Notgeld, German Emergency Currency - Notes between 1914 and 1923. A private collection.
After 800 years of life in the same region, my family abandoned the motherland. In 1934 Germany under Nazism had become unlivable and the danger was all too clear. They were lucky enough to understand the risk it was for Jews living there and left. Until then, they had been part of a comfortable and prosperous middle class involved in the tobacco business based in the city of Karlsruhe.

This collection of Notgeld was started by our grandfather when he noticed that the issuing of Notgeld was not the norm but the exception in the history of currencies. He started collecting Notgeld during his business travels. Notgeld was issued by many German and Austrian towns and companies to make front to deflation first and inflation later with the objective of providing stability to workers and residents.
Notgeld (emergency currency) was issued by cities, boroughs, and even private companies while there was a shortage of official coins and bills. Nobody would pay in coins while their nominal value was less than the value of the metal. And when inflation became rampant, the state was just unable to print bills fast enough. Some companies couldn't pay their workers because the Reichsbank just couldn't provide enough bills. So they started to print their own money -- they even asked the Reichsbank beforehand for permission to do so. As long as the Notgeld was accepted, no real harm was done--it was just a certificate of debt. It was often a more stable currency than real money, as sometimes the denomination was a certain amount of gold, dollars, corn, meat, or other commodity.

They made it very pretty on purpose: many people collected the bills, and the debt would never have to be paid. Many were specifically made for collecting, they were called "Serienscheine", and special albums were sold for the specific purpose of organizing and displaying these collections. I have one of such albums. They were printed on all kinds of materials: leather, fabric, porcelain, silk, tin foil... I have several bills produced by tanneries which were printed in leather, and other materials, reflecting the nature of the business or town that issued it.

Notgeld was not legal tender, so the only people who dealt in it were those that wanted to. It was stable and debt free. To keep it flowing, sometimes it was set up to loose 2 or 3% of its value every month, which kept people from hoarding it.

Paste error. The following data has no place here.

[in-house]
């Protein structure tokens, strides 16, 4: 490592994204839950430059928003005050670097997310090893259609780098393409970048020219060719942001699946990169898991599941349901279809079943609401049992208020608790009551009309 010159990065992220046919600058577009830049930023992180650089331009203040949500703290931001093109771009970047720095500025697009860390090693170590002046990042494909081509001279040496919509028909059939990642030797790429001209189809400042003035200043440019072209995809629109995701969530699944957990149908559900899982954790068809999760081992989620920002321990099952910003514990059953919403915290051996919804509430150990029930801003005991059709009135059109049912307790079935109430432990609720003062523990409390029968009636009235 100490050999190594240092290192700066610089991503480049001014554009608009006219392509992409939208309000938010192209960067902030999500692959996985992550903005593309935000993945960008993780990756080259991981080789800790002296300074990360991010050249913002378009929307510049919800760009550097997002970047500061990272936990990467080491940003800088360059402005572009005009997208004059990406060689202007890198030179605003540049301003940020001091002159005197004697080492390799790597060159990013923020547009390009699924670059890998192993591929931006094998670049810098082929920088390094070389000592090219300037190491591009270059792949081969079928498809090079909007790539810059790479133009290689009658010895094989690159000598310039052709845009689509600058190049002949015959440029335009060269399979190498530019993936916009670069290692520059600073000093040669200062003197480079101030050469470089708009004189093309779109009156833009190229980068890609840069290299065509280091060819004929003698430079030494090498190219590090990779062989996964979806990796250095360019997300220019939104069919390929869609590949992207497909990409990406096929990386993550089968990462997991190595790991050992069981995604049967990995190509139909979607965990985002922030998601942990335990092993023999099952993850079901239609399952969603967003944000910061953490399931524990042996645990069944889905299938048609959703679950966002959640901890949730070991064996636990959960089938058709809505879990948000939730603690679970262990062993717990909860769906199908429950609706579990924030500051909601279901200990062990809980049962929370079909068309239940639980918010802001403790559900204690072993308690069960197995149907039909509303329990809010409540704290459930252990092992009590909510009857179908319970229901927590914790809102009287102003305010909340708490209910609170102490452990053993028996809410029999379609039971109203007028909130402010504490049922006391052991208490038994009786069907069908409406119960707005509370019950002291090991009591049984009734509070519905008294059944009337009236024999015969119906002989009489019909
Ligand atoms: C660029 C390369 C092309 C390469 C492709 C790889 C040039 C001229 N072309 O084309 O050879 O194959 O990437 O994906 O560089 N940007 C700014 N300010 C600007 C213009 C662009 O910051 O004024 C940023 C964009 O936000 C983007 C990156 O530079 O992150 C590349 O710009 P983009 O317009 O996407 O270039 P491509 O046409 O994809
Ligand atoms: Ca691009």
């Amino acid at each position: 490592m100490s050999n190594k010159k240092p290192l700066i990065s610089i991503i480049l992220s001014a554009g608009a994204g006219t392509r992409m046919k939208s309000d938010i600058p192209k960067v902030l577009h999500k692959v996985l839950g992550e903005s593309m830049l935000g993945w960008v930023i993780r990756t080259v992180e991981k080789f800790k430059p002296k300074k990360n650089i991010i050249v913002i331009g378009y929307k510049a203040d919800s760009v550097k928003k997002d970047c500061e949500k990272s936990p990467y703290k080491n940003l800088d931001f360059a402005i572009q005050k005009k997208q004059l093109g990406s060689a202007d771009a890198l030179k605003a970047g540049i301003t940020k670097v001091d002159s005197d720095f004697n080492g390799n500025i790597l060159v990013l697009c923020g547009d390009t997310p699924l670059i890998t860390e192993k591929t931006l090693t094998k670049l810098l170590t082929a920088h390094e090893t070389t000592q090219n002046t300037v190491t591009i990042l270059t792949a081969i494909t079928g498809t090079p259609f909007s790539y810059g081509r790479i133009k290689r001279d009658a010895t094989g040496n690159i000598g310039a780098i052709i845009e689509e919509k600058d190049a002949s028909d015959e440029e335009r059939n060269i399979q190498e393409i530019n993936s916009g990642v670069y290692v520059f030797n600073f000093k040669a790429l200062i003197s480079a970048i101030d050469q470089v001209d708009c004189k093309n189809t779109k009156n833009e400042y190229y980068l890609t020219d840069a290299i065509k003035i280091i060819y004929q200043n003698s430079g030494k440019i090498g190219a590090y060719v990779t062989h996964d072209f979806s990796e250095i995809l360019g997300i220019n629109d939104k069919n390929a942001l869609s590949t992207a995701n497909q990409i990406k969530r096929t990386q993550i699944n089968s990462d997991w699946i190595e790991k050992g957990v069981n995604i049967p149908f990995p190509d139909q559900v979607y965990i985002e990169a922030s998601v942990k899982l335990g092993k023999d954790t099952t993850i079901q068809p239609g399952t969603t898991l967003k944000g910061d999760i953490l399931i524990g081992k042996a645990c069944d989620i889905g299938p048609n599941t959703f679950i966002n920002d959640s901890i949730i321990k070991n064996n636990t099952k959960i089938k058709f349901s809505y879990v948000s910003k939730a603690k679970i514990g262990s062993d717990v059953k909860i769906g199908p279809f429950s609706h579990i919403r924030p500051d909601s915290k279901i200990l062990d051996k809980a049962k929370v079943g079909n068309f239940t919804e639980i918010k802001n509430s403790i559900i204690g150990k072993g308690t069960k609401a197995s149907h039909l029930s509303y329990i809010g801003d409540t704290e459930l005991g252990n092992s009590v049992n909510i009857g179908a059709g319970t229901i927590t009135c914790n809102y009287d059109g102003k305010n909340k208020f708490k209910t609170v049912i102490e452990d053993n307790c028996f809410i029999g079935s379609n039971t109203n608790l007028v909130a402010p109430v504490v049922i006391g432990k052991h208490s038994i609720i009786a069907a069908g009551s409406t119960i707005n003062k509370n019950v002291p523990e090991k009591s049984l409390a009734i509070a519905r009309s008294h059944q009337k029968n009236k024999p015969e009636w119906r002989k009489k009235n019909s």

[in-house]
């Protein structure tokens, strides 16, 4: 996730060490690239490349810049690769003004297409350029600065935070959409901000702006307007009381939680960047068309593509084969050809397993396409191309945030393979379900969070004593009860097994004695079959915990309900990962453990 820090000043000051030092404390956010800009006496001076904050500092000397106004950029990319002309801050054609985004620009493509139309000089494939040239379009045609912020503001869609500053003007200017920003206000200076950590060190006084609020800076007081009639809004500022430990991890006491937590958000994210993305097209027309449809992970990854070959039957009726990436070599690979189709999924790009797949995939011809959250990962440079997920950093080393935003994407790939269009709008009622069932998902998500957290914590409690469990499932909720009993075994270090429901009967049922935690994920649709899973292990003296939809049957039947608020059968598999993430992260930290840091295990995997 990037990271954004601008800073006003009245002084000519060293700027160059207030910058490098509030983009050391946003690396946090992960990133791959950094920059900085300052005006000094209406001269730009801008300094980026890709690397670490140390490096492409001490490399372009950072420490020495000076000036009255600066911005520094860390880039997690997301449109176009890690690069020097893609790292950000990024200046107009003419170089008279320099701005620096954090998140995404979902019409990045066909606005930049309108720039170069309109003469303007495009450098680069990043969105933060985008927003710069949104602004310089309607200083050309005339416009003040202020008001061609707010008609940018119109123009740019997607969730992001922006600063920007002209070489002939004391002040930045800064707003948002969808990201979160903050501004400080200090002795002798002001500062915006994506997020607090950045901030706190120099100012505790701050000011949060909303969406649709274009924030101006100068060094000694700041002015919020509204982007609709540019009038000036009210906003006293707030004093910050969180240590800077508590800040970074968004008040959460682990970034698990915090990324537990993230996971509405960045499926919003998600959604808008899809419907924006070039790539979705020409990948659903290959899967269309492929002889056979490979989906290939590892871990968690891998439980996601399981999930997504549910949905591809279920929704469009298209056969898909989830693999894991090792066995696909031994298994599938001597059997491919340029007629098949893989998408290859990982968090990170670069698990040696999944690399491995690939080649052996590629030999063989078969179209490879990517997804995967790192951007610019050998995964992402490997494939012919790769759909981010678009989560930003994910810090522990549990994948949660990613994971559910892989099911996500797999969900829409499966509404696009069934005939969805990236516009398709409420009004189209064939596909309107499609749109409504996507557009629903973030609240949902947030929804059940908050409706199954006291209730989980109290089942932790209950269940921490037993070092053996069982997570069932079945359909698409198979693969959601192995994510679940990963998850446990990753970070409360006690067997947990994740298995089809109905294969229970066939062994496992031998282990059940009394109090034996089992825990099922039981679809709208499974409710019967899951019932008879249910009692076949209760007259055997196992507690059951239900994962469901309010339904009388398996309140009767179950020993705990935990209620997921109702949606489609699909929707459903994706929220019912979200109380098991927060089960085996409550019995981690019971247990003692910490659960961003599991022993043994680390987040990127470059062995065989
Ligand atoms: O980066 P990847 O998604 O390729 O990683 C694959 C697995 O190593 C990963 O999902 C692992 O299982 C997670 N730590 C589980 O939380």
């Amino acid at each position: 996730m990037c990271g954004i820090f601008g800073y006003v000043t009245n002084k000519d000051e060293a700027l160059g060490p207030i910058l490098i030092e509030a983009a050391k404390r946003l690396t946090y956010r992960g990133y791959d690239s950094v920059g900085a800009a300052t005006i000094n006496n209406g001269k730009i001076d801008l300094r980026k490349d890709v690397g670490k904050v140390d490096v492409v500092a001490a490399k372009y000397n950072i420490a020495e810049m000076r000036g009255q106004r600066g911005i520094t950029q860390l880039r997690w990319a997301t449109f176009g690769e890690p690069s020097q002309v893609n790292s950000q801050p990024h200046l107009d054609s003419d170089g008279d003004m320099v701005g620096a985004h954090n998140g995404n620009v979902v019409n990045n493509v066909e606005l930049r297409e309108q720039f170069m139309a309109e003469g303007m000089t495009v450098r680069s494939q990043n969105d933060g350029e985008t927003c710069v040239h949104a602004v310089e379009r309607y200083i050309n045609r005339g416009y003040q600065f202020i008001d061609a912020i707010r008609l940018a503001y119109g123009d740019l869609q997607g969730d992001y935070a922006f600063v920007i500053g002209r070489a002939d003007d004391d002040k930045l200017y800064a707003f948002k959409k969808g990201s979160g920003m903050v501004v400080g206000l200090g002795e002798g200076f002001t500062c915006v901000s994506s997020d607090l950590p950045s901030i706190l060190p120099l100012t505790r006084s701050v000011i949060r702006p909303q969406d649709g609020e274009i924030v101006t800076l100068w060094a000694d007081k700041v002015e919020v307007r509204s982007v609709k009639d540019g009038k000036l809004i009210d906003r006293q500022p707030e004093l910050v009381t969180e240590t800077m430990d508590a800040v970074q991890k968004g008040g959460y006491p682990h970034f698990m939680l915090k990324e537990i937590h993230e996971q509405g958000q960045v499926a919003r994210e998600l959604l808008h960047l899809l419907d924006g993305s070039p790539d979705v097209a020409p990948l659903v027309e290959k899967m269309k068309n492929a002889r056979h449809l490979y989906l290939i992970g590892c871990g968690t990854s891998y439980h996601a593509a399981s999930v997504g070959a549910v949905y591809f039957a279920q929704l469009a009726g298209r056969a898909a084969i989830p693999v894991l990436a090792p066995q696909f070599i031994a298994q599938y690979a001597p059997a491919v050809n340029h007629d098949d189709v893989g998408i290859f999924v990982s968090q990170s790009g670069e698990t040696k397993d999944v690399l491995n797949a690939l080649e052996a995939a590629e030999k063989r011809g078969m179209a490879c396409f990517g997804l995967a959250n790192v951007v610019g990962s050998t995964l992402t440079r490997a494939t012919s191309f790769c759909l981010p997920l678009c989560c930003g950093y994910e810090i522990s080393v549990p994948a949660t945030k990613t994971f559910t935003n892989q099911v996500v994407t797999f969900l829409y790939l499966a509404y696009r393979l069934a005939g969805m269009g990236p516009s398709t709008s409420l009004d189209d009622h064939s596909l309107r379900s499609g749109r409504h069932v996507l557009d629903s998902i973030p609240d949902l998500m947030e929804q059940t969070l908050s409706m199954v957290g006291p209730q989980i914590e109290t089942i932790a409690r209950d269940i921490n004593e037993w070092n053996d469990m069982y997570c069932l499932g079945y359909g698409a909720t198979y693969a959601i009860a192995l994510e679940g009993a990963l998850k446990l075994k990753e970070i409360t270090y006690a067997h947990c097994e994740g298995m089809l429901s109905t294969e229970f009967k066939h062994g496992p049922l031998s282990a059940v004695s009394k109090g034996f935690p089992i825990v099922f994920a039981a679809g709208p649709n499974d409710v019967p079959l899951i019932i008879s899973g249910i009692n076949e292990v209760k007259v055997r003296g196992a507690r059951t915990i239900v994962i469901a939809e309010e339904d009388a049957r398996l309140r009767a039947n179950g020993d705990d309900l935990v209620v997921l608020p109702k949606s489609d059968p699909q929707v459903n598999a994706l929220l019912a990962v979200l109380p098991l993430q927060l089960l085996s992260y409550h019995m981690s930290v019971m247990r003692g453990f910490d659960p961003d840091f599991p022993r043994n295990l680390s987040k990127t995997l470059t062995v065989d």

There were several advantages to issuing Notgeld. First, it stabilized local government and local markets, so people could sell and buy what they needed. They also allowed for government services to keep functioning. Second, it was a stabilizing influence on the real currency, which was still used. And third, it helped to concentrate the real currency at the government level, so the country could import things not found locally, as well as pay foreign debt.

It was a controlled complementary currency, prices were set by whoever issued it. In effect, this created wide scale and orderly rationing.

At a personal level, my interest in these notes lies in the fact that many of these Notgeld carry the seed of the development of twentieth century artistic and political movements. Some well known artists, most notably Herbert Bayer who later was among the founders of the Bauhaus, designed bills that are still considered masterpieces of modern typography. These artistic and ideological movements still influence our thinking and inform our consciousness, our taste and many aspects of our lives.

I cannot but shiver at the emergence of National Socialism palpable in the art of many of these notes, some of which are openly antisemitic. I admire the level of craftsmanship and obsession that characterizes this nation, evident in the production of this work. But when looking at these virtues in a historical context I see what they have come to mean for our civilization. And it allows me to remember the consequences. Yet, these notgeld cast a redeeming light.

I still buy Notgeld ocasionaly to add to this collection. I have about 5,500 notes. To put this in context, about 125.000 different ones were minted, so I don't expect ever to have a complete collection.

Every once in a while I open the binders where they are stored and enjoy the designs.
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